From the Ultimate 60s Fan Page — — – – — This is written from the viewpoint of a person who is depressed; he wants everything to turn black to match his mood. There was no specific inspiration for the lyrics. When asked at the time why he wrote a song about death, Mick Jagger replied: “I don’t know. It’s been done before. It’s not an original thought by any means. It all depends on how you do it.” The song seems to be about a lover who died: “I see a line of cars and they’re all painted black” – The hearse and limos. “With flowers and my love both never to come back” – The flowers from the funeral and her in the hearse. He talks about his heart being black because of his loss. “I could not foresee this thing happening to you” – It was an unexpected and sudden death. “If I look hard enough into the setting sun, my love will laugh with me before the morning comes” – This refers to her in Heaven. The Rolling Stones wrote this as a much slower, conventional soul song. When Bill Wyman began fooling around on the organ during the session doing a takeoff of their original as a spoof of music played at Jewish weddings. Co-managerContinue Reading
“They don’t work all those rules.” ~Paul McCartney Interview with Peter Blake Sgt. Pepper cover designer — Get a behind the scenes look at the making of album art for: “The best POP album of all time” Sgt. Peppers Lonely Hearts Club Band
As with WB Yeats, whose muse grew younger as he aged, so too for his fellow Nobel laureate There is something very consistent in Dylan’s desire to disappear. Terrified of pursuit by fans in his earlier tours, he would jump into hotel cupboards. Craving silence, he wrote in order to hide and he hid in order to write. Then there was the unexplained motorcycle accident which enabled a more total retreat. The plagiarism of which he is often accused could be seen by a psychoanalyst as a desire for death. But by resorting to “love and theft”, he may be seeking something more subtle; re-entry to folk tradition under “anon” – the heroic anonymity achieved by “Napoleon in rags” or Odysseus seeking home. Yet he zealously defends his copyrights against digital predators, wanting to be “there” and “not there” at the same time. Paul Morley and John Bauldie capture his multiple masks. The very list of chapters in The Cambridge World of Bob Dylan shows how he opened forms of modern music through ever-changing phases: pop, folk, protest, electro-rock, country, Christian, lounge-bar croon. He invented video (the flash-cards on Subterranean Homesick Blues); and he anticipated punk with his critiques of his own audience (recognising that those who oppose the age penetrate to essence far more than those who merely reflectContinue Reading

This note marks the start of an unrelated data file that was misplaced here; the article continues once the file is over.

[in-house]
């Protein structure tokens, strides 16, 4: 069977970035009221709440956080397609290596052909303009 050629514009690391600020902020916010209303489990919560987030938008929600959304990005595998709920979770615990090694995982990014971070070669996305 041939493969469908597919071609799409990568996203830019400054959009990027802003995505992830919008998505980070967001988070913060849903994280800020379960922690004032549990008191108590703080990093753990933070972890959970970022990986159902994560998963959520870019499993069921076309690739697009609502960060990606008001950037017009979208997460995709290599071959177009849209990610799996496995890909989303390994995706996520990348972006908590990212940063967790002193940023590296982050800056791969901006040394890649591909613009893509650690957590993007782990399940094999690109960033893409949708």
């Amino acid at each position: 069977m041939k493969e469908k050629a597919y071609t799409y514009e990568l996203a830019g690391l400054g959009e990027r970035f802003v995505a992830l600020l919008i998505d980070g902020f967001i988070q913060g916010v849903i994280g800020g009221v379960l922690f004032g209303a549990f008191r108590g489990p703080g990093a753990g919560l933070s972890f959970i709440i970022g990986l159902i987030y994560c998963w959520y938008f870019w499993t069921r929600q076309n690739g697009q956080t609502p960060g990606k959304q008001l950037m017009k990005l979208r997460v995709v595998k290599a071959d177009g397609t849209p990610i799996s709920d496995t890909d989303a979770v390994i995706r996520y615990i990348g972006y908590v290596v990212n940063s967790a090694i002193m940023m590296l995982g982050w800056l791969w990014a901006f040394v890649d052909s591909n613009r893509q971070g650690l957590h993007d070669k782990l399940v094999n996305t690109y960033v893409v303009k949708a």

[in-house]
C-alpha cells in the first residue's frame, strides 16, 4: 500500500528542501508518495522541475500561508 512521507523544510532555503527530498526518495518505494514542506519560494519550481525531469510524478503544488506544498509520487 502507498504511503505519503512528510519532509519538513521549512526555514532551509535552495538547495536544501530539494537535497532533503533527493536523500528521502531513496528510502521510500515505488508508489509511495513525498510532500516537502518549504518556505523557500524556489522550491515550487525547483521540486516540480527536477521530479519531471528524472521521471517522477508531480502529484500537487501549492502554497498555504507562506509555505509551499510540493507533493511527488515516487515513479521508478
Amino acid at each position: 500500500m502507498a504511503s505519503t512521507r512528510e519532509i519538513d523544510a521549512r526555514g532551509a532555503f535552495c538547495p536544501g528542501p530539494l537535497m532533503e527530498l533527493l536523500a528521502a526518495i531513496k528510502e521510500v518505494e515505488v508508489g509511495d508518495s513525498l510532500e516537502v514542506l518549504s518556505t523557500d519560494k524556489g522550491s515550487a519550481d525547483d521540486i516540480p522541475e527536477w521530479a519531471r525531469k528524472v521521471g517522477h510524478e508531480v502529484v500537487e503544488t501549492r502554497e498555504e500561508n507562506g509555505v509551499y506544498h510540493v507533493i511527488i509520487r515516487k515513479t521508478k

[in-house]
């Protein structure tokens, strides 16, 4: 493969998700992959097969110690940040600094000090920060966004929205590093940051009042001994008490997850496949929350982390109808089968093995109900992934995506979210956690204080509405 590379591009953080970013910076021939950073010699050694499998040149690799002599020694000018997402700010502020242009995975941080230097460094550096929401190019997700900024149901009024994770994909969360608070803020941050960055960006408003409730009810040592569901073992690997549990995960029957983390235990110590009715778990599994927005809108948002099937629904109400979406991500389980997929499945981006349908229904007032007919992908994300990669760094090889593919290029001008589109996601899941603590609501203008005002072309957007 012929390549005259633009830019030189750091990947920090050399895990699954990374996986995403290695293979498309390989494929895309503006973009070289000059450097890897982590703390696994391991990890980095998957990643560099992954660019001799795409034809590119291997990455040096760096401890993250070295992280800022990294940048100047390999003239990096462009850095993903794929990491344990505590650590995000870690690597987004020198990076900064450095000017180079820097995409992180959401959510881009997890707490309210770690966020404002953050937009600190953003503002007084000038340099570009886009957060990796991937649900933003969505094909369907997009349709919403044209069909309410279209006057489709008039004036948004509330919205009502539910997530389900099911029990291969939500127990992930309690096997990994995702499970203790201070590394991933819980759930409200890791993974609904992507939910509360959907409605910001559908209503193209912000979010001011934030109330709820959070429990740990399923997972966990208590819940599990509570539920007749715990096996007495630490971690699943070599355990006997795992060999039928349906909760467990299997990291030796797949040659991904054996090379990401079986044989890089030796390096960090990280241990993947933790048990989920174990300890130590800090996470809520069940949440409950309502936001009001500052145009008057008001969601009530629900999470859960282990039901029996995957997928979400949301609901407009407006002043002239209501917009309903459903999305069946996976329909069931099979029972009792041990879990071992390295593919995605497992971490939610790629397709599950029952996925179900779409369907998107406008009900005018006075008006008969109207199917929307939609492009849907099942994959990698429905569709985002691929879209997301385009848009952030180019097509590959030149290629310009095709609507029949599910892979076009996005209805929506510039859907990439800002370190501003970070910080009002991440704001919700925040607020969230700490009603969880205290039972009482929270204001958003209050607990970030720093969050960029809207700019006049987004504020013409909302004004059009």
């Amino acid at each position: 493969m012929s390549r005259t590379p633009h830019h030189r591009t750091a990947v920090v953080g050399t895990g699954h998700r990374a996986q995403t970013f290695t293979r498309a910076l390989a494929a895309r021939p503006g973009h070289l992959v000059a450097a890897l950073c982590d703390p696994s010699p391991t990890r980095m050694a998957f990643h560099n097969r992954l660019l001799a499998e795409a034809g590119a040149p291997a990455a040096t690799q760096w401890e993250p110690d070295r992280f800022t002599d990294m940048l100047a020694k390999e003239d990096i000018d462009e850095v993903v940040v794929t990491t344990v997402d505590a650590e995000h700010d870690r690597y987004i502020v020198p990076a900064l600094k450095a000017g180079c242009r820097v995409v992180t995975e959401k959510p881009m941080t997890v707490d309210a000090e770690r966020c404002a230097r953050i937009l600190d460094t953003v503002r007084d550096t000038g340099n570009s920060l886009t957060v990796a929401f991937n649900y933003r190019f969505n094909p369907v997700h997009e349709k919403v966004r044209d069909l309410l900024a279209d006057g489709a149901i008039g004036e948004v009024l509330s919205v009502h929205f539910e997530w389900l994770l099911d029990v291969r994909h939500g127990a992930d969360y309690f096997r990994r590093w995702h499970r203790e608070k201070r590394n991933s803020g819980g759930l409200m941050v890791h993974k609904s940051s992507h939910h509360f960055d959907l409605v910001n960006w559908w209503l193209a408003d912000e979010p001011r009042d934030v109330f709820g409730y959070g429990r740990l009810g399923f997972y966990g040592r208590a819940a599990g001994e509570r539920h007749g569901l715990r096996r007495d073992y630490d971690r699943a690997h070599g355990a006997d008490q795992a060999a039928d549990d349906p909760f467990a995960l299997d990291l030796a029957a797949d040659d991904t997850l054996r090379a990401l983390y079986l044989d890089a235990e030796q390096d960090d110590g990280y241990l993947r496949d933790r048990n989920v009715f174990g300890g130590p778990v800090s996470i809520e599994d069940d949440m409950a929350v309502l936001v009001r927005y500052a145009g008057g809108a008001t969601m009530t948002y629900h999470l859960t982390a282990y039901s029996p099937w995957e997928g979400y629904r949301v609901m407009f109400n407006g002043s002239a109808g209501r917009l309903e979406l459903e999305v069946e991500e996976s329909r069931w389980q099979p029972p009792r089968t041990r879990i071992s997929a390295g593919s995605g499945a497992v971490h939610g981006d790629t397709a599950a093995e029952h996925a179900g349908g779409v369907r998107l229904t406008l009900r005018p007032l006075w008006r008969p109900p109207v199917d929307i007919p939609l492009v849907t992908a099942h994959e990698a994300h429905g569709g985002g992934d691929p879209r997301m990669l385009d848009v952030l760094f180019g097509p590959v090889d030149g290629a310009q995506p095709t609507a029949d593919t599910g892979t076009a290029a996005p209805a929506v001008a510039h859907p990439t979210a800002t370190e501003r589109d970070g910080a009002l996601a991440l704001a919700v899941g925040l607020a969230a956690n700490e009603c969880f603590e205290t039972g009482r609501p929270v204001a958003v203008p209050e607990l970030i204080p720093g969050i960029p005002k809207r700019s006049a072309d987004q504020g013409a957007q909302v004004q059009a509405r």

By the following year, with Goude and Blackwell out of the picture, Jones wanted more involvement in her debut album for EMI subsidiary Manhattan Records, 1986’s Inside Story. Taking EMI A&R head Bruce Garfield’s direction to “imagine a leaf being blown through the streets of New York, twisting and turning in the sunshine” as a starting point, Jones and Woolley wrote every song together, then joined multi-platinum Svengali Nile Rodgers in New York to transform their demos. This mutually flattering union yielded her last R&B radio victory, “I’m Not Perfect (But I’m Perfect for You)”. Indicting white-collar criminals and Hollywood liars, Inside Story revealed the singer’s observant, socially conscious side, while the jagged arrangements meshed Rodgers’ ricocheting, jazz-schooled guitar with Woolley’s smart pop. It is a singer/songwriter record you can dance to. read it all at source.
— click the source link below , then the picture link to the right for more great shots of the early band. This live performance at The Kitchen’s former SoHo space was one of Talking Heads’s early performances. The group was formed in 1975, and this show preceded the release of the band’s first record the following year and subsequent international acclaim until they disbanded in 1991. Comprised of David Byrne on guitar and vocals, Chris Frantz on drums, and Tina Weymouth on bass, Talking Heads at the time was associated with the New York punk scene and described themselves as “a group of performing artists whose medium is rock and roll.” For this performance they played a selection of songs that demonstrated the range of styles they were developing, including the future hit “Psycho Killer.” Source: Live At The Kitchen | The Kitchen Archive